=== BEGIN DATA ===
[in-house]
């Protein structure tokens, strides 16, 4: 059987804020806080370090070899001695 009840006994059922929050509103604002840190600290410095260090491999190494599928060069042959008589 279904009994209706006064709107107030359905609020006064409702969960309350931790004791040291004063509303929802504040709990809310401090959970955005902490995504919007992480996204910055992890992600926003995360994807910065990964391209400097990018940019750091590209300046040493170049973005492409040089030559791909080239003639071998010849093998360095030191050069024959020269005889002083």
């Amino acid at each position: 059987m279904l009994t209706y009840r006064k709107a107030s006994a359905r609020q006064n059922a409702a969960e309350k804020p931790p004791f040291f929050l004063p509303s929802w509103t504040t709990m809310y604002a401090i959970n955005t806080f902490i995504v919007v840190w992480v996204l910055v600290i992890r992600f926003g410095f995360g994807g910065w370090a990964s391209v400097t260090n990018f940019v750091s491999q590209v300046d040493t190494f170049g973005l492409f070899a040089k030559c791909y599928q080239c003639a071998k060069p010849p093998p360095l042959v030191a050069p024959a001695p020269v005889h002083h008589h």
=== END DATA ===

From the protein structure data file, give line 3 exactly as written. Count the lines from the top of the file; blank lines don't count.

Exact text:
């Amino acid at each position: 059987m279904l009994t209706y009840r006064k709107a107030s006994a359905r609020q006064n059922a409702a969960e309350k804020p931790p004791f040291f929050l004063p509303s929802w509103t504040t709990m809310y604002a401090i959970n955005t806080f902490i995504v919007v840190w992480v996204l910055v600290i992890r992600f926003g410095f995360g994807g910065w370090a990964s391209v400097t260090n990018f940019v750091s491999q590209v300046d040493t190494f170049g973005l492409f070899a040089k030559c791909y599928q080239c003639a071998k060069p010849p093998p360095l042959v030191a050069p024959a001695p020269v005889h002083h008589h």